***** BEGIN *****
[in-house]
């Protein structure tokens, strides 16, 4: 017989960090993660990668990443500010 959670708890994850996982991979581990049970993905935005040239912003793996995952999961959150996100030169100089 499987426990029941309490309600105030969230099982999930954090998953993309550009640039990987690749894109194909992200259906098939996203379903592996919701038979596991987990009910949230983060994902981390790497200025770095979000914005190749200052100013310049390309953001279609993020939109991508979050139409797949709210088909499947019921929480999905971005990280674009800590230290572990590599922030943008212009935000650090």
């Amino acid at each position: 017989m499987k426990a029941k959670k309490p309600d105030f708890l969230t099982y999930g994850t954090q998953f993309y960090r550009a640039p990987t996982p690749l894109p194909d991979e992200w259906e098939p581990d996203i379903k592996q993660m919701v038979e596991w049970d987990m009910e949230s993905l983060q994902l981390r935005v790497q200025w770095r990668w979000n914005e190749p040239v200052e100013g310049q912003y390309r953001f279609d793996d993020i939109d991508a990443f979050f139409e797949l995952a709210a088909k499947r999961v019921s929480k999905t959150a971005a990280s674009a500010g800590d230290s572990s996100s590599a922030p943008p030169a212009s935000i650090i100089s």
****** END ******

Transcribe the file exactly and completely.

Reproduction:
[in-house]
């Protein structure tokens, strides 16, 4: 017989960090993660990668990443500010 959670708890994850996982991979581990049970993905935005040239912003793996995952999961959150996100030169100089 499987426990029941309490309600105030969230099982999930954090998953993309550009640039990987690749894109194909992200259906098939996203379903592996919701038979596991987990009910949230983060994902981390790497200025770095979000914005190749200052100013310049390309953001279609993020939109991508979050139409797949709210088909499947019921929480999905971005990280674009800590230290572990590599922030943008212009935000650090």
């Amino acid at each position: 017989m499987k426990a029941k959670k309490p309600d105030f708890l969230t099982y999930g994850t954090q998953f993309y960090r550009a640039p990987t996982p690749l894109p194909d991979e992200w259906e098939p581990d996203i379903k592996q993660m919701v038979e596991w049970d987990m009910e949230s993905l983060q994902l981390r935005v790497q200025w770095r990668w979000n914005e190749p040239v200052e100013g310049q912003y390309r953001f279609d793996d993020i939109d991508a990443f979050f139409e797949l995952a709210a088909k499947r999961v019921s929480k999905t959150a971005a990280s674009a500010g800590d230290s572990s996100s590599a922030p943008p030169a212009s935000i650090i100089s």